“Faith”  is  no  longer   the  paradigm of “unjustified belief”  or  “belief  that  contravenes the evidence”, or “belief held against the demands of reason” as Locke and Hume, and even C.J. Ducasse (Nature, Mind and Death. 1948) thought, but  rational  trust in those who ought to  know and, equivocally but relatedly, reliance on the patterns in things.  Even non-thinking animals display what Santayana called “animal faith”, staking their lives hour by hour until they lose.[4]

Hints of Kierkegaard’s ‘infinite passion’ that seeks satisfaction can also be found in Ross’ cognitive voluntarism. We trust because we want something, he says. ‘Reliance is, itself, a mode of satisfaction.’ As an example, he refers to the hunter who relies on the flight pattern of turkeys because he wants to eat some. Thus, an internal urge, the will, for satisfaction may be considered as the engine of believing.

Augustine  says, “nemo credit nisi volens” (“no one  believes  unless  he wants to”); not that you can believe at will or even  disbelieve at will, though the power of the unconscious is awesome  at   rejection,  and  impressive  at  accommodation, regardless of the evidence.  Nevertheless, the will is the engine of believing, not the understanding (except in the few cases of the “manifest vision of truth”, of compelling obviousness, as Aquinas explained it). And even the compelling obviousness of one’s mortal wounds can be willed away, say, as a medic urges one to live, sometimes with success. The rest of the time evidence does not compel belief, the will supplies the commitment.[5]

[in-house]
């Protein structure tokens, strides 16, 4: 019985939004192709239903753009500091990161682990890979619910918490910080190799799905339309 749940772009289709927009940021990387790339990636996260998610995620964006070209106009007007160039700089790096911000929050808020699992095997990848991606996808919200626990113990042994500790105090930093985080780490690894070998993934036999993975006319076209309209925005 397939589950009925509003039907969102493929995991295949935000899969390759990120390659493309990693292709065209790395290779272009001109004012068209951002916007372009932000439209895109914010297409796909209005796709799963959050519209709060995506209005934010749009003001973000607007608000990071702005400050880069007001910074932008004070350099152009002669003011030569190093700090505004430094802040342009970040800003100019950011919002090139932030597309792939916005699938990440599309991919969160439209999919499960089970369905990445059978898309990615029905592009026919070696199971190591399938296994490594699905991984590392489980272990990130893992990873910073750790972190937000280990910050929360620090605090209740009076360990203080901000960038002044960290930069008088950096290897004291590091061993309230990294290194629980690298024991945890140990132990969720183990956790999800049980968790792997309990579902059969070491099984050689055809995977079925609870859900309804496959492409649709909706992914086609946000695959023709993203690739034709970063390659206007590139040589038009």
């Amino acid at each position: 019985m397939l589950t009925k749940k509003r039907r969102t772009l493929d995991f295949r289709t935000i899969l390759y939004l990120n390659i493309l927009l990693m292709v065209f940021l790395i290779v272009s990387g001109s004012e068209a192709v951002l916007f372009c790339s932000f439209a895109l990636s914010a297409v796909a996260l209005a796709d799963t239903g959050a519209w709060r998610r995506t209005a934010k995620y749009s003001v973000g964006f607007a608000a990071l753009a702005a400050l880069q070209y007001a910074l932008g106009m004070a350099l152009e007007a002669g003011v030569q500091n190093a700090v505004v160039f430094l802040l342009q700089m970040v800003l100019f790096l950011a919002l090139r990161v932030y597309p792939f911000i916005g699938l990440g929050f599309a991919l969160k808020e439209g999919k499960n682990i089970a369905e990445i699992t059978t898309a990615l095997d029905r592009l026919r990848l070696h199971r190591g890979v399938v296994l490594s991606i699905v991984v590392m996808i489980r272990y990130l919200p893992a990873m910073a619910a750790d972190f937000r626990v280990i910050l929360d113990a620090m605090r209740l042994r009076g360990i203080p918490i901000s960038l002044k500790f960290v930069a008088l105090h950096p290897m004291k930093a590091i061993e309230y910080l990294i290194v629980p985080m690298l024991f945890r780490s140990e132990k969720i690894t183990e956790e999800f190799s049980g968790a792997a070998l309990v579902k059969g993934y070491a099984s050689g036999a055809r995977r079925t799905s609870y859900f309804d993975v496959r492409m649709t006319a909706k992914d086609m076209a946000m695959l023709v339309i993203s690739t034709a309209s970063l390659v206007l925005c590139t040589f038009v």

Regarding the contention that the truth about the existence of God must be demonstrated before being believed in Ross, responds that ‘there is nothing knowable by a demonstration that cannot be known with certainty without one, and that includes mathematical and logical theorems.’[6]  Demonstrability cannot be considered to be the gateway to knowability. Ross argues that a genuine demonstration will rule out all counterpossibilities. However, such genuine demonstration has never been and cannot be given; since counterpossibilities from the other side are expected seeing that belief is more a matter of will than of reason. Further, a common ground regarding the validity of some demonstration is not agreed on because of contextual arrangements.